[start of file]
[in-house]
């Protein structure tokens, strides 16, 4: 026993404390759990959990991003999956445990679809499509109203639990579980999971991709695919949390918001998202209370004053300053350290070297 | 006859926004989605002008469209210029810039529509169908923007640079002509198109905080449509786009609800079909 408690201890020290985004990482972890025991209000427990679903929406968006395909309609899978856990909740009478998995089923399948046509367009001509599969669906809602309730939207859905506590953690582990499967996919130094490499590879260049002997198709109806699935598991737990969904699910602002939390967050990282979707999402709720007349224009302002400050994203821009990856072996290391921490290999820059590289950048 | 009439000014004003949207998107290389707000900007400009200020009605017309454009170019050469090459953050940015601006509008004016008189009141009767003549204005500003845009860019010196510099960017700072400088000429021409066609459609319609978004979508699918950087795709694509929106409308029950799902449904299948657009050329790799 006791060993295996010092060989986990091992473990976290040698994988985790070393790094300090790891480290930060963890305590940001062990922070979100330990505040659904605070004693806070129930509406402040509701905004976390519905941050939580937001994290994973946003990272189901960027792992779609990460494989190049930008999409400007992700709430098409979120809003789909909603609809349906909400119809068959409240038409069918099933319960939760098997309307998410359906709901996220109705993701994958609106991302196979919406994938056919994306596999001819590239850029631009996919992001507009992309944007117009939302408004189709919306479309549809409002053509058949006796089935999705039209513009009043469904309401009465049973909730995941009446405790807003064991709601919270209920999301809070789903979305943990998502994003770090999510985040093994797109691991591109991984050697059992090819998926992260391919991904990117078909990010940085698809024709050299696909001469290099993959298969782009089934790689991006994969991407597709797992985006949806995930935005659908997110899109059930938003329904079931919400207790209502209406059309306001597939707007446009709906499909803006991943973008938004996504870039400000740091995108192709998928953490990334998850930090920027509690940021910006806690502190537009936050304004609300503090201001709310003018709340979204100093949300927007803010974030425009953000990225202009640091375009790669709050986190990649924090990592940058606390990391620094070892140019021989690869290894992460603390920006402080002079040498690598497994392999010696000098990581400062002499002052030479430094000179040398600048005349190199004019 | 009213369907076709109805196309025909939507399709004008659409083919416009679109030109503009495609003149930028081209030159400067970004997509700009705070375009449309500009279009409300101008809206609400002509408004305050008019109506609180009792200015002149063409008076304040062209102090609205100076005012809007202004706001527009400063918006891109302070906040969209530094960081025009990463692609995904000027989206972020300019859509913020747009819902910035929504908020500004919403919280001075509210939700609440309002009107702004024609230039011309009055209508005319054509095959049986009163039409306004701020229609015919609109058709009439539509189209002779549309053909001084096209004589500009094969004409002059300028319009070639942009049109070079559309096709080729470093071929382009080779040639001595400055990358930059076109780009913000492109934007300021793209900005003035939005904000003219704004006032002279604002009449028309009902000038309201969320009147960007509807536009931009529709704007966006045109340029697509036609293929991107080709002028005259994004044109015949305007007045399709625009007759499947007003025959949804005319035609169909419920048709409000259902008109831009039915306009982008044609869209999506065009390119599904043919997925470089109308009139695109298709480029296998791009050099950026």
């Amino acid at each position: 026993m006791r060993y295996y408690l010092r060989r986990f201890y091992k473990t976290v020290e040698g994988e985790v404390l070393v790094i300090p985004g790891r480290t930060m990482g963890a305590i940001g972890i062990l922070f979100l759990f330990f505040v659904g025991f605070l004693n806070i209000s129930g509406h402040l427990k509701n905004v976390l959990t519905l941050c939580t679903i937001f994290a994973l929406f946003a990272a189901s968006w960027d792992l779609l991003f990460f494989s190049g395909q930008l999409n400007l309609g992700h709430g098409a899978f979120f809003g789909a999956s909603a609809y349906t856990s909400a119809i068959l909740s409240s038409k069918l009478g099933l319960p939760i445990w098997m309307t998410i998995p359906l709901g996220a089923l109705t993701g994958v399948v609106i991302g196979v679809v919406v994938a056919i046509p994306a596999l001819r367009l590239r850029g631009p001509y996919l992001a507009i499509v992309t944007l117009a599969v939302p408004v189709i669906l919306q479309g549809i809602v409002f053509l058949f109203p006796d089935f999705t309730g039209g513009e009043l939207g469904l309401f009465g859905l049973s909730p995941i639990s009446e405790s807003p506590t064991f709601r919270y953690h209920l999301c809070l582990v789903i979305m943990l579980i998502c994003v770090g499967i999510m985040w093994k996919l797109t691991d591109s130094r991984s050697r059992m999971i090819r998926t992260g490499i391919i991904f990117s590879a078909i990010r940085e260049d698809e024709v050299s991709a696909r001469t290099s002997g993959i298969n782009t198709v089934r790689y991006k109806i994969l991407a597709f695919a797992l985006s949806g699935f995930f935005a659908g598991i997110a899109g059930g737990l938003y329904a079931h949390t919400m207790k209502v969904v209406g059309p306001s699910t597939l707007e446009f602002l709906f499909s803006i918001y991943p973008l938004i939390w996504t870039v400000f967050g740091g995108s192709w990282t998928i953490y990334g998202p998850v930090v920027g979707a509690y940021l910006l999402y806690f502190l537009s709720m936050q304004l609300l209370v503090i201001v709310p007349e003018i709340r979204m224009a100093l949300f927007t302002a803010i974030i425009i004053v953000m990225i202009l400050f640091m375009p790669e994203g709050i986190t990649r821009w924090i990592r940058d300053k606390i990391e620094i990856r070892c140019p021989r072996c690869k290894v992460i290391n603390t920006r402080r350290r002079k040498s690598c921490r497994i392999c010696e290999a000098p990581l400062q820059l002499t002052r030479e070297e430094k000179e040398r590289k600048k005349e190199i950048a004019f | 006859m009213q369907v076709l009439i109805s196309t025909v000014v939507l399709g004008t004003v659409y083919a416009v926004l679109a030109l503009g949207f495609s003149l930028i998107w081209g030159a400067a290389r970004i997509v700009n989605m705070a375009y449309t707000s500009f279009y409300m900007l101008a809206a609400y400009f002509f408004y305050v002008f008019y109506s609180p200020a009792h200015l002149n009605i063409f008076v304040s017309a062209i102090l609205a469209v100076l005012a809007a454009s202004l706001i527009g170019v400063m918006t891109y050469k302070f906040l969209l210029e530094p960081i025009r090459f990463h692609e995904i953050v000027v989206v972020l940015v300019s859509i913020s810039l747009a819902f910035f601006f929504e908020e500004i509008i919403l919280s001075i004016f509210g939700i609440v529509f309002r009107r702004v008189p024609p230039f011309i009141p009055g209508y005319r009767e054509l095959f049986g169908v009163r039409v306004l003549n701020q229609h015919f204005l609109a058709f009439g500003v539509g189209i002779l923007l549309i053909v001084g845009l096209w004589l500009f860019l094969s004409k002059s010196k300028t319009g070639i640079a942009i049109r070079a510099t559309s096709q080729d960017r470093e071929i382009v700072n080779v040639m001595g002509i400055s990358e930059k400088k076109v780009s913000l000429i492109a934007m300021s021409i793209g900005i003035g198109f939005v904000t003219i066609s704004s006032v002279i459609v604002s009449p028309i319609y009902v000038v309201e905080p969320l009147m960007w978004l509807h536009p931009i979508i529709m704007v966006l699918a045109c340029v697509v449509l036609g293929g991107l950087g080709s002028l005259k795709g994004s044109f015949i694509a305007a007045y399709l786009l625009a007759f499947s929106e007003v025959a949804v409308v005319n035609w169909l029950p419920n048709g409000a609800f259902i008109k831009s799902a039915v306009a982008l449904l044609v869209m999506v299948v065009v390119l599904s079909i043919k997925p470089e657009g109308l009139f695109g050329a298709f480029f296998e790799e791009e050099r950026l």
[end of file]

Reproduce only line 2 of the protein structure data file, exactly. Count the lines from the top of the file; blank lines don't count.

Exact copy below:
């Protein structure tokens, strides 16, 4: 026993404390759990959990991003999956445990679809499509109203639990579980999971991709695919949390918001998202209370004053300053350290070297 | 006859926004989605002008469209210029810039529509169908923007640079002509198109905080449509786009609800079909 408690201890020290985004990482972890025991209000427990679903929406968006395909309609899978856990909740009478998995089923399948046509367009001509599969669906809602309730939207859905506590953690582990499967996919130094490499590879260049002997198709109806699935598991737990969904699910602002939390967050990282979707999402709720007349224009302002400050994203821009990856072996290391921490290999820059590289950048 | 009439000014004003949207998107290389707000900007400009200020009605017309454009170019050469090459953050940015601006509008004016008189009141009767003549204005500003845009860019010196510099960017700072400088000429021409066609459609319609978004979508699918950087795709694509929106409308029950799902449904299948657009050329790799 006791060993295996010092060989986990091992473990976290040698994988985790070393790094300090790891480290930060963890305590940001062990922070979100330990505040659904605070004693806070129930509406402040509701905004976390519905941050939580937001994290994973946003990272189901960027792992779609990460494989190049930008999409400007992700709430098409979120809003789909909603609809349906909400119809068959409240038409069918099933319960939760098997309307998410359906709901996220109705993701994958609106991302196979919406994938056919994306596999001819590239850029631009996919992001507009992309944007117009939302408004189709919306479309549809409002053509058949006796089935999705039209513009009043469904309401009465049973909730995941009446405790807003064991709601919270209920999301809070789903979305943990998502994003770090999510985040093994797109691991591109991984050697059992090819998926992260391919991904990117078909990010940085698809024709050299696909001469290099993959298969782009089934790689991006994969991407597709797992985006949806995930935005659908997110899109059930938003329904079931919400207790209502209406059309306001597939707007446009709906499909803006991943973008938004996504870039400000740091995108192709998928953490990334998850930090920027509690940021910006806690502190537009936050304004609300503090201001709310003018709340979204100093949300927007803010974030425009953000990225202009640091375009790669709050986190990649924090990592940058606390990391620094070892140019021989690869290894992460603390920006402080002079040498690598497994392999010696000098990581400062002499002052030479430094000179040398600048005349190199004019 | 009213369907076709109805196309025909939507399709004008659409083919416009679109030109503009495609003149930028081209030159400067970004997509700009705070375009449309500009279009409300101008809206609400002509408004305050008019109506609180009792200015002149063409008076304040062209102090609205100076005012809007202004706001527009400063918006891109302070906040969209530094960081025009990463692609995904000027989206972020300019859509913020747009819902910035929504908020500004919403919280001075509210939700609440309002009107702004024609230039011309009055209508005319054509095959049986009163039409306004701020229609015919609109058709009439539509189209002779549309053909001084096209004589500009094969004409002059300028319009070639942009049109070079559309096709080729470093071929382009080779040639001595400055990358930059076109780009913000492109934007300021793209900005003035939005904000003219704004006032002279604002009449028309009902000038309201969320009147960007509807536009931009529709704007966006045109340029697509036609293929991107080709002028005259994004044109015949305007007045399709625009007759499947007003025959949804005319035609169909419920048709409000259902008109831009039915306009982008044609869209999506065009390119599904043919997925470089109308009139695109298709480029296998791009050099950026």